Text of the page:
Convener: Michael Sprague
Notes-taker: Michael Sprague
Strong Authentication / OpenID / SASS
The discussion presented the existence of OP's that provided a higher level of authentication than simple password login. This includes services that use the Trusted Platform Module, SMS challenge, key fob's and others.
The question was posed whether there is value in this… are there business cases for it.
First there was the concern that based on this morning’s openid security discussion, adding strong authentication to a protocol with so many holes has significantly diminished value.
Google provided insight on systems using SAML federation between a company's Google apps environment and their (the company's) authentication server. This offers a way for a company to bring their mail environment under corporate authentication. It was noted, however, that when using SAML for federation to external sites, best practice calls for the association cert to be rotated, which rarely happens. OpenID could offer a better approach.
This presented on opportunity for market demand for relying parties by introducing a system that better enables a company to manage their employee relationships to external sites.
Google pointed out that the cost of recovery for compromised accounts represented a significant issue for them as well as others such as AOL, Yahoo and Microsoft. Even with the holes in OpenID, it is considerably better than the status quo. Simple enhancement beyond username/password helps limit the problem.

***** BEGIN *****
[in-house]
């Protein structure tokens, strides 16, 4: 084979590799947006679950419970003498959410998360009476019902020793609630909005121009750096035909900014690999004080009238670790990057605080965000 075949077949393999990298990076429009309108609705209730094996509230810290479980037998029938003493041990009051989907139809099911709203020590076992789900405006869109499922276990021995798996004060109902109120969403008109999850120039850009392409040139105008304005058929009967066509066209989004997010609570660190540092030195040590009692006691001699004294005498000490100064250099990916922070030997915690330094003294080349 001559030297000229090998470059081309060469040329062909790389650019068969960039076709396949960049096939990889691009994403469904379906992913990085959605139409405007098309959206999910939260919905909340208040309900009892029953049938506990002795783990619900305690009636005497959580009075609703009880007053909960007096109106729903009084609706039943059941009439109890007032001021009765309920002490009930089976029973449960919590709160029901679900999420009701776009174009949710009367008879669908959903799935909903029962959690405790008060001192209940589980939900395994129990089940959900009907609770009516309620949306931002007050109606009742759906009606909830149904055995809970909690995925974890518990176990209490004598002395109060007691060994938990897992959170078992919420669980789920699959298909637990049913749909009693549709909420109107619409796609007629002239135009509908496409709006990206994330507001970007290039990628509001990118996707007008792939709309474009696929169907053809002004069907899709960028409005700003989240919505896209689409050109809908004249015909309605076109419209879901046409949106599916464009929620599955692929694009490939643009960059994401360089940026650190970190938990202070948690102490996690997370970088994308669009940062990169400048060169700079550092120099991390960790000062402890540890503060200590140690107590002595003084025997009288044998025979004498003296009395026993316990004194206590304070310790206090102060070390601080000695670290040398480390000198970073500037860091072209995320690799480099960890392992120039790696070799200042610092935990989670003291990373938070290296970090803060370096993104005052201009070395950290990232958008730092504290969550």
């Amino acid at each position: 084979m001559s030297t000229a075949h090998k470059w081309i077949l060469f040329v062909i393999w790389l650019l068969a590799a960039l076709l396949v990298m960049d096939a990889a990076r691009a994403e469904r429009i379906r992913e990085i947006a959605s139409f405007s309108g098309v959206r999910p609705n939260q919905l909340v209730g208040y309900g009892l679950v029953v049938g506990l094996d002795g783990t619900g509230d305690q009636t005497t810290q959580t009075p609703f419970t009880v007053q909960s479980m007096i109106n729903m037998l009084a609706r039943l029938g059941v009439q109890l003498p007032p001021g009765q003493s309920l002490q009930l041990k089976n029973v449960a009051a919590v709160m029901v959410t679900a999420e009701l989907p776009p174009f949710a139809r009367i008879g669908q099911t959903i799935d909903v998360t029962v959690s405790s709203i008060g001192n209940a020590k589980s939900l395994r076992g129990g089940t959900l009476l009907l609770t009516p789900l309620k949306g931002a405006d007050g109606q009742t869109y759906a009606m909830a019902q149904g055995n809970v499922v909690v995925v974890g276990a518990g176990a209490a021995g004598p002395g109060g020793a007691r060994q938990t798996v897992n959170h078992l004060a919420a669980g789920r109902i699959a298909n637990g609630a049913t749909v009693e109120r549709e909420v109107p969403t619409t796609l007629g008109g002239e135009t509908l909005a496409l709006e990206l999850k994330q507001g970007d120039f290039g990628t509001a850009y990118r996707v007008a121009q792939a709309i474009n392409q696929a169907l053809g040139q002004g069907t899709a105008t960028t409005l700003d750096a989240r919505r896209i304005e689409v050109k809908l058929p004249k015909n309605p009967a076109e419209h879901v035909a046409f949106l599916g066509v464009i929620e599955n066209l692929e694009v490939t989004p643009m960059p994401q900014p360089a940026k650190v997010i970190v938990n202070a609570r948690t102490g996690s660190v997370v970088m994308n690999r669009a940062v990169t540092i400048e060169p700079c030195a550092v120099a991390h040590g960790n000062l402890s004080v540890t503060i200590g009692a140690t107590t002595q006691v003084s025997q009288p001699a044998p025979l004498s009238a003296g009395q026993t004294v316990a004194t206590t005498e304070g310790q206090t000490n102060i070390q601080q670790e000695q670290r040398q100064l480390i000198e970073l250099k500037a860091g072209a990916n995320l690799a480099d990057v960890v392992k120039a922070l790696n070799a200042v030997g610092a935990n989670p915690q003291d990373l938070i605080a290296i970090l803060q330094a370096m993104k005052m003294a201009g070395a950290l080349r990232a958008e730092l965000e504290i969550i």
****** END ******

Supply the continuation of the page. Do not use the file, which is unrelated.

Google also discussed that a big issue with moving to alternative sign-in methods beyond username password is the legacy of desktop apps that did not anticipate any other identification method. This needs to change first but will take significant time.
Some of the discussion focussed on whether strong authentication should happen at the relying party, rather than the id provider. However the potential cases for this were deemed to be rare.
The group was asked whether there would be value to having a single identity come with different levels of assurance, so that a relying party could only enable sensitive features (bank transfers for example), based on sign-in profile. The concensus was that it's hard enough to get relying parties, that to introduce a level of complexity was not a good idea.
In all though, the whole ecosystem needs to grow and mature for the benefit of strong authentication to kick in... but it's coming.